Mapping the relay and higher-order thalamic nuclei functional interactions with the large-scale cortical functional networks
The thalamus acts as a central communications hub for the brain, relaying information from the senses and cortico-cortical interactions. The cortex heavily relies on thalamic nuclei interactions for most of its functional processing. Despite this, human thalamic nuclei's detailed functional interactions and behavioral association with the cerebral cortex remain partially uncharted. Therefore, the study investigated the functional interactions and their behavioral association between thalamic nuclei and the large-scale cortical functional networks. Specifically how different parts of the thalamus are associated with various mental tasks.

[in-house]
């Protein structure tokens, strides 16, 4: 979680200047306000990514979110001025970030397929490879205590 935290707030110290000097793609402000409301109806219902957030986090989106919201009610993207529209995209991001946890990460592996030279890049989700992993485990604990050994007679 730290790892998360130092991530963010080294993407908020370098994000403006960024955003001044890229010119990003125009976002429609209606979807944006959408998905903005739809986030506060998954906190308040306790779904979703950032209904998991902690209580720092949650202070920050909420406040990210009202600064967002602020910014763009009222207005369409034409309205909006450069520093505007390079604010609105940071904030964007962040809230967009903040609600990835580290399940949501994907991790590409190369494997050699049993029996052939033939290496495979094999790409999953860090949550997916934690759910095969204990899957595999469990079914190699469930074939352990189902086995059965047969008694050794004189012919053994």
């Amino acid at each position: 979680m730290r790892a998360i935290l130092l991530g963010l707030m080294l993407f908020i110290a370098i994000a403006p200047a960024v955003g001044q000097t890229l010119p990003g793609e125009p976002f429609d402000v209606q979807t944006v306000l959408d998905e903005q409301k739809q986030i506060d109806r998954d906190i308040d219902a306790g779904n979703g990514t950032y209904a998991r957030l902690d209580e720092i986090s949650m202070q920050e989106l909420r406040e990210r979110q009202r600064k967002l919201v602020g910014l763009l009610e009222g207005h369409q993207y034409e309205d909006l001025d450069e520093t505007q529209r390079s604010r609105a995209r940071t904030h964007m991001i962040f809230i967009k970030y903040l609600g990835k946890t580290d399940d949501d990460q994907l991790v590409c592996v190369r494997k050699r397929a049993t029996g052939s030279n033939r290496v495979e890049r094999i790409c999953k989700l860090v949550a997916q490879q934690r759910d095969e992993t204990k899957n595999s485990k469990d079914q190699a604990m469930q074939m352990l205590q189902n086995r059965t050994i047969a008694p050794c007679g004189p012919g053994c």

The research expands the understanding of thalamic-cortical interactions by examining network-specific connectivity and task-related topical mapping of cortical areas with the thalamus. The study utilizes 3.5 million functional brain scans of 730 subjects and summarized topic maps from 14,371 task-fMRI studies. The research identifies that relay and higher-order thalamic nuclei have intertwined functional associations with various cortical networks. Notably, relay-specific thalamic nuclei suggest participation not only in relay-specific behavior but also in higher-order functions. Moreover, the study indicates that the thalamus nuclei seem to operate similarly to a central processing unit in a computer, displaying functional multiplicity where many of its subunits share tasks. In essence, this research sheds light on the intricate operations of the thalamus, enhancing our comprehension of its multifaceted interactions with the cortex and offering avenues for clinical and neuroscience research.